Business, Legal & Accounting Glossary
Treasury bonds are issued by the government of the United States in order to pay for government projects. The money paid out for a Treasury bond is essentially a loan to the government. As with any loan, repayment of principal is accompanied by a fixed interest rate. These bonds are guaranteed by the ‘full faith and credit’ of the U.S. government, meaning that they are extremely low risk (since the government can simply print money to pay back the loan). Additionally, interest earned on Treasury bonds is exempt from state and local taxes. Federal taxes, however, are still due on the earned interest.
The government sells Treasury bonds by auction in the primary market, but they can also be purchased through a broker in the secondary market. A broker will charge a fee for such a transaction, but the government charges no fee to participate in auctions. Treasury bonds are marketable securities, meaning that they can be traded after the initial purchase. Additionally, they are highly liquid because there is an active secondary market for them. Prices on the secondary market and at auction are determined by interest rates. Treasury bonds issued today are not callable, so they will continue to accrue interest until the maturity date. One possible downside to Treasury bonds is that if interest rates increase during the term of the bond, the money invested will be earning less interest than it could earn elsewhere. Accordingly, the resale value of the bond will decrease as well. Rising inflation can also eat into the interest earned on Treasury bonds. Because there is almost no risk of default by the government, the return on Treasury bonds is relatively low, and a high inflation rate can erase most of the gains by reducing the value of the principal and interest payments.
Investors who wish to participate in auctions and purchase Treasury securities directly from the Federal Reserve Bank can open a Treasury Direct Account. There are no fees associated with the account unless it contains over $100,000, at which point a very small maintenance fee is incurred.
There are three types of securities issued by the U.S. Treasury. These are distinguished by the amount of time from the initial sale of the bond to maturity.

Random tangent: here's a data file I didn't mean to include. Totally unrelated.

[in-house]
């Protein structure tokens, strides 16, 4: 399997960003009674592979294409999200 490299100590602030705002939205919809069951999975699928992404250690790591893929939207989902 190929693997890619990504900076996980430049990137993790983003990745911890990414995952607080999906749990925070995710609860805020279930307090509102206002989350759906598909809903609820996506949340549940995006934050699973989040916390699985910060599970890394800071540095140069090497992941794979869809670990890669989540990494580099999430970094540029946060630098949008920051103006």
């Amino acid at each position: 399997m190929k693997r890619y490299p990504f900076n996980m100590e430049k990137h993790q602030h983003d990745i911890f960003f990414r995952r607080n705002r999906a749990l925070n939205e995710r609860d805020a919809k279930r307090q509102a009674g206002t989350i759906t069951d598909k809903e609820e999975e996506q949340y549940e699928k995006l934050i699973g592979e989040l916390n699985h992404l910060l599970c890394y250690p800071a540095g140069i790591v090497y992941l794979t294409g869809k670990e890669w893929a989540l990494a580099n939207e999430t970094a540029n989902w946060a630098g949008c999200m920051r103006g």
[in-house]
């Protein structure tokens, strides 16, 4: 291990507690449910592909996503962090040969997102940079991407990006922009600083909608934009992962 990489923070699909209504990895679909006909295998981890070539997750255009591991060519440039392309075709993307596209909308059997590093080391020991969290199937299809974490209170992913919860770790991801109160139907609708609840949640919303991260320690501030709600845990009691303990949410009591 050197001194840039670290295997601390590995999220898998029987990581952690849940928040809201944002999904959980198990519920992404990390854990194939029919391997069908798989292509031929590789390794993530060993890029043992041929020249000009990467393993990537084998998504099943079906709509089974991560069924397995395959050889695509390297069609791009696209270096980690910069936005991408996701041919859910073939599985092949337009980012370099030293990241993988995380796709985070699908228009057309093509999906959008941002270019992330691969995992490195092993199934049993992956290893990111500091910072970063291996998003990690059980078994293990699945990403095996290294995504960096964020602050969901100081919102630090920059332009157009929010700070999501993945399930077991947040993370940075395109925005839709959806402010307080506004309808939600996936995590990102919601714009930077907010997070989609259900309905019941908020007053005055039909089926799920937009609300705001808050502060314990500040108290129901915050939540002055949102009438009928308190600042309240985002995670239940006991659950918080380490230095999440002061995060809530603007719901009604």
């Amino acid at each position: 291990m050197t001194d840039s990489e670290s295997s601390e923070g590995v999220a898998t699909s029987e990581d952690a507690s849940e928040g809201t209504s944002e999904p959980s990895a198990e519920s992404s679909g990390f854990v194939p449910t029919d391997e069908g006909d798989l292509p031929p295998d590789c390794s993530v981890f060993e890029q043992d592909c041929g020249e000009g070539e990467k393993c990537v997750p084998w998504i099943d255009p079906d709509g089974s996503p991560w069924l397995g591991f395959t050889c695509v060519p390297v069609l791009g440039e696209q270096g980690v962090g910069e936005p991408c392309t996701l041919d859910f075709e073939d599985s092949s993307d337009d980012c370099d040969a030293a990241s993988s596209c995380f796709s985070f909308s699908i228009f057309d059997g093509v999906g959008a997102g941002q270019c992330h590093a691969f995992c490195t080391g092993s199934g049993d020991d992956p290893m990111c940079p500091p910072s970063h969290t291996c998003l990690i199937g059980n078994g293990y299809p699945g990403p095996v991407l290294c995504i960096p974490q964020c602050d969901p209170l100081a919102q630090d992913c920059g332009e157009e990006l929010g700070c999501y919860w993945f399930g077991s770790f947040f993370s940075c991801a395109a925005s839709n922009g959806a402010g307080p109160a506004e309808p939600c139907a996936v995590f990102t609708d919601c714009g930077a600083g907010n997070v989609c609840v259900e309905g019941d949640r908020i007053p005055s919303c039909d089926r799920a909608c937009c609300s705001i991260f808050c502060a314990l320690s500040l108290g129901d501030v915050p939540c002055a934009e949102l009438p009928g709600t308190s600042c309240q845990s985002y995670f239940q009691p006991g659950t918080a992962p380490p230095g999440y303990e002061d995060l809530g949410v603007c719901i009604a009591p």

These securities have the longest maturity of any bond issued by the U.S. Treasury, from 10 to 30 years. The 30-year bond is also called the “long bond.” Denominations range from $1000 to $1 million. T-bonds pay interest every 6 months at a fixed coupon rate. As mentioned above, these bonds are not callable, but some older T-bonds available on the secondary market are callable within five years of the maturity date.
T-notes have maturities between 1 and 10 years. Denominations range from $1000 to $5000 and are determined by the amount of time to maturity. Like T-bonds, these securities pay interest semi-annually at a fixed coupon rate.
TIPS are inflation-indexed securities issued by the U.S. Treasury in an effort to widen the selection of government securities available to investors. The notes have a 10-year maturity and pay interest at a fixed rate. The principal increases with the inflation rate, which in turn increases future interest payments. One danger associated with investing in TIPS is that taxes are due on the increased principal before maturity when the investor gains access to the principal. In times of high inflation, tax payments could even exceed the interest income earned by the note.
T-bills are available with maturities of 13 weeks, 26 weeks, and 52 weeks. They are purchased at a discount to their $10,000 face value, and the full amount is received at maturity (making them zero-coupon). The bills are sold at auction where the price of sale is determined by how much the bill is worth on the date of issue, which depends mainly on interest rates.
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This glossary post was last updated: 17th October, 2021 | 1 Views.